Scaling innovations through partnerships

AHRI and EPHI kicks off the SUPER project

By Jonathan Ecubay

The Armauer Hansen Research Institute /AHRI/ and the Ethiopian Public Health Institute /EPHI/ collaboratively launched the SUPER project on November 12, 2021.
The SUPER project which is an acronym for Scaling Up Pathogen Genomic Sequencing for Epidemic Response in Ethiopia (SUPER) secured a grant funding from the Bill and Melinda Gates Foundation under the Global Grand Challenges and is set to run till August 31, 2022.
“Your presence here is a powerful testament to our collective desire to see positive change through an effective and progressive response to the project to advance science, technology, and innovation for a better understanding of genomic sequencing of SARS-C0V-2 both in Ethiopia and around the world,” remarked Dr. Getachew Tollera, Deputy Director General of EPHI whilst addressing researchers of both AHRI and EPHI at the launching workshop.
It is to be recalled that the COVID-19 pandemic brought about unprecedented challenges for Africa, with every country potentially at risk for unmitigated spread of SARS-CoV-2. Moreover, the emergence of new SARS-CoV-2 variants is further raising concerns of the possibility of re-infection among those previously infected with the ‘wild type’ virus. To this end, Dr. Atsbeha Gebreegziabxier, Principal Investigator of the SUPER project explained that the research will boost the country’s sequencing capacity to establish routine SARS-CoV-2 genomic surveillance and monitor the emergence and impact of new variants to better inform public policy.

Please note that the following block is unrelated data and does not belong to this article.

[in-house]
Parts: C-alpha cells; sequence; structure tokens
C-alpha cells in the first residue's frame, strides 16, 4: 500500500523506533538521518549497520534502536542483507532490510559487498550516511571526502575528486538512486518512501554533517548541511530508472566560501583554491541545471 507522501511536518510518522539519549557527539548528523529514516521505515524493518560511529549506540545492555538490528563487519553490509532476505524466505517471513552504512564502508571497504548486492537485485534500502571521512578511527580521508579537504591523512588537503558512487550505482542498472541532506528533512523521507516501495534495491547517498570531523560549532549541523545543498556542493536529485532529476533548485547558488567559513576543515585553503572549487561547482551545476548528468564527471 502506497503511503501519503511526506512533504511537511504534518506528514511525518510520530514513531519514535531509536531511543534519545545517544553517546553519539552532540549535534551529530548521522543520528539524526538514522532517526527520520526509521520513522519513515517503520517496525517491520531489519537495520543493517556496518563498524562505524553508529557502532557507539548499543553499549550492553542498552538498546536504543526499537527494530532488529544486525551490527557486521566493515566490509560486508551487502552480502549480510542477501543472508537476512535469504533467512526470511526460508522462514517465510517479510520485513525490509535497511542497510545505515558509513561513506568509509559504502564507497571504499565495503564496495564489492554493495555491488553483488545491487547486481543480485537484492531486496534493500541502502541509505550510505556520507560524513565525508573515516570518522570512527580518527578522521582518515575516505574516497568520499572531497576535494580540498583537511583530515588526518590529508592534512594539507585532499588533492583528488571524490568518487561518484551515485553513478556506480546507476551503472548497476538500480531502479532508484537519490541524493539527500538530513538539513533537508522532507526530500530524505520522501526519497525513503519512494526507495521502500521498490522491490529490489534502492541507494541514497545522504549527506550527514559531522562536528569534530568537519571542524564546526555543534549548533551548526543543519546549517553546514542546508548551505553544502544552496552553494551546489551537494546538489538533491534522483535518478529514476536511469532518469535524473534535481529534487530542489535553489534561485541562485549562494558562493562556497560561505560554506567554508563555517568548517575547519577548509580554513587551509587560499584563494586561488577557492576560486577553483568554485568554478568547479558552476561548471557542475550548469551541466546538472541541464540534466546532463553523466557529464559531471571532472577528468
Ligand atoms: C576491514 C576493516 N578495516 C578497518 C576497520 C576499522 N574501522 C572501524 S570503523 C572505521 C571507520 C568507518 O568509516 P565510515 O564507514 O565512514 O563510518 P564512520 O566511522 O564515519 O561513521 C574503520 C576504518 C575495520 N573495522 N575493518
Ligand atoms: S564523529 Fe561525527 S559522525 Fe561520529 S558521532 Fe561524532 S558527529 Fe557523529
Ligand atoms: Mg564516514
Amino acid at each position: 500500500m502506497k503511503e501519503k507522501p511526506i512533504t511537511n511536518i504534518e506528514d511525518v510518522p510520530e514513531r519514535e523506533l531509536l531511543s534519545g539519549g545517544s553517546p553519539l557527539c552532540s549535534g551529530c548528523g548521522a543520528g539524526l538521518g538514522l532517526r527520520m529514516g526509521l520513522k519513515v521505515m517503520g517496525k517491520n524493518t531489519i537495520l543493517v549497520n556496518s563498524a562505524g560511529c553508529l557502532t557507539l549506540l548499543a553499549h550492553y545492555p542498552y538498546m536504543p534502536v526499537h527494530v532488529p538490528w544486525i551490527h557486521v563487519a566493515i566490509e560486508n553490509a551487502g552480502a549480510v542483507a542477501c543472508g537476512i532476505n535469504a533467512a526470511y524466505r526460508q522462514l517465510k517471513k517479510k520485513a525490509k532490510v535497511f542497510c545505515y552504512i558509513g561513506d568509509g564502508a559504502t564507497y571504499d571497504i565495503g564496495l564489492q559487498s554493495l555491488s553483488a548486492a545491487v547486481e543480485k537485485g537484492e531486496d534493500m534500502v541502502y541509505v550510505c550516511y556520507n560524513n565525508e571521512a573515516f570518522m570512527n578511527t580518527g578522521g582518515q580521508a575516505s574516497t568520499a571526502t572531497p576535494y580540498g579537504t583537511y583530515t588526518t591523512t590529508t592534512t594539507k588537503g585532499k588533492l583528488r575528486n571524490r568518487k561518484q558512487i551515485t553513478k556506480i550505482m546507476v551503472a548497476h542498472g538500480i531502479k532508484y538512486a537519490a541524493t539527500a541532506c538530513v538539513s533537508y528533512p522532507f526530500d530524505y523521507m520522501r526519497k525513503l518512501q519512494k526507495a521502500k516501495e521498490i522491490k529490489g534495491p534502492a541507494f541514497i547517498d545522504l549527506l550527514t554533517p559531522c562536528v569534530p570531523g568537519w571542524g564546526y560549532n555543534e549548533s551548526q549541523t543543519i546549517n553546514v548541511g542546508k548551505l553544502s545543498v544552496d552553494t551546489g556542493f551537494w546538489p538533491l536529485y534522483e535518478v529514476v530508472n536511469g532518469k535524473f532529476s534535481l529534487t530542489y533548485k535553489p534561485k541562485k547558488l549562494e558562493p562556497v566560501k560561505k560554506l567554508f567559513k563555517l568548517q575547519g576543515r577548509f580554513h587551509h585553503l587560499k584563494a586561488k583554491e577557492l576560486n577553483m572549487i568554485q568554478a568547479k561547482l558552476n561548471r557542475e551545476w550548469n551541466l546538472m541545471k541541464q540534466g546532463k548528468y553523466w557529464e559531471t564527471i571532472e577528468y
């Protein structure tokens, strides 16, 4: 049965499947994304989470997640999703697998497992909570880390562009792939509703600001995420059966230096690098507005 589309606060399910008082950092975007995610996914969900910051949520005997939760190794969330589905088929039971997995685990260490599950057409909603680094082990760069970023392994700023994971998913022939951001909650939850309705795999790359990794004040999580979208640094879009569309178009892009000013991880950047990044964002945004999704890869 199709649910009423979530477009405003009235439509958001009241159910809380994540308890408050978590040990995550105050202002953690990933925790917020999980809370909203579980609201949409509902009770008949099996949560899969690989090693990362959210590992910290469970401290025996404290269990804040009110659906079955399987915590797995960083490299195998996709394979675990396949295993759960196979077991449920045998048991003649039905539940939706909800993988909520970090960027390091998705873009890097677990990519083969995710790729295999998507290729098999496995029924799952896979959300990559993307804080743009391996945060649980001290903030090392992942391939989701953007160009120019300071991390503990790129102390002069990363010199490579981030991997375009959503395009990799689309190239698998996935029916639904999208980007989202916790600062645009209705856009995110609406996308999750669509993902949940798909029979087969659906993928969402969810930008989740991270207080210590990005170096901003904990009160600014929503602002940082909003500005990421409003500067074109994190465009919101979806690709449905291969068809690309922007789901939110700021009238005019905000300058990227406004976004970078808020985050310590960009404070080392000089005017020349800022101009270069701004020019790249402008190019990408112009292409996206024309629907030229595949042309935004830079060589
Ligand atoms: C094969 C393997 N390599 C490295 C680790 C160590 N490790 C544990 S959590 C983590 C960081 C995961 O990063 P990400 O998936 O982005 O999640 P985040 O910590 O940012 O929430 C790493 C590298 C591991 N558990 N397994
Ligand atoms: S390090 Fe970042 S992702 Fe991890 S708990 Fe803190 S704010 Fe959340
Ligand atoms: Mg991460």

“It is a great pleasure for AHRI to partner with EPHI and promote regional based partnerships which will greatly contribute in public health emergency response and intervention. We look forward to have an open data sharing between both institutes as well as share our genomic capacity facilities for the success of this project,” stated Dr. Alemseged Abdissa, AHRI-Deputy Director General.
Over 1,000 SARS-CoV-2 positive samples is set to be collected across 14 hospitals and laboratories over a period of ten months which will be subjected to next generation sequencing and bioinformatics analyses to identify any new variants. During the course of the project the efficacy of existing diagnostic assays for detecting these different variants will be tested. New genomic data will be promptly uploaded to public repositories, and a web-based platform will be developed to rapidly communicate research findings to relevant stakeholders, including the Ethiopian Ministry of Health, so that results can be readily translated into public health policy.
Dr. Andargachew Mulu, senior scientist at AHRI explained that the project will be important in evidence generation, synthesis, transfer and implementation. Furthermore, he elaborated that it will it will go a long way in building the capacity of both institutes through short and long term trainings as well as promoting knowledge and technology transfer.

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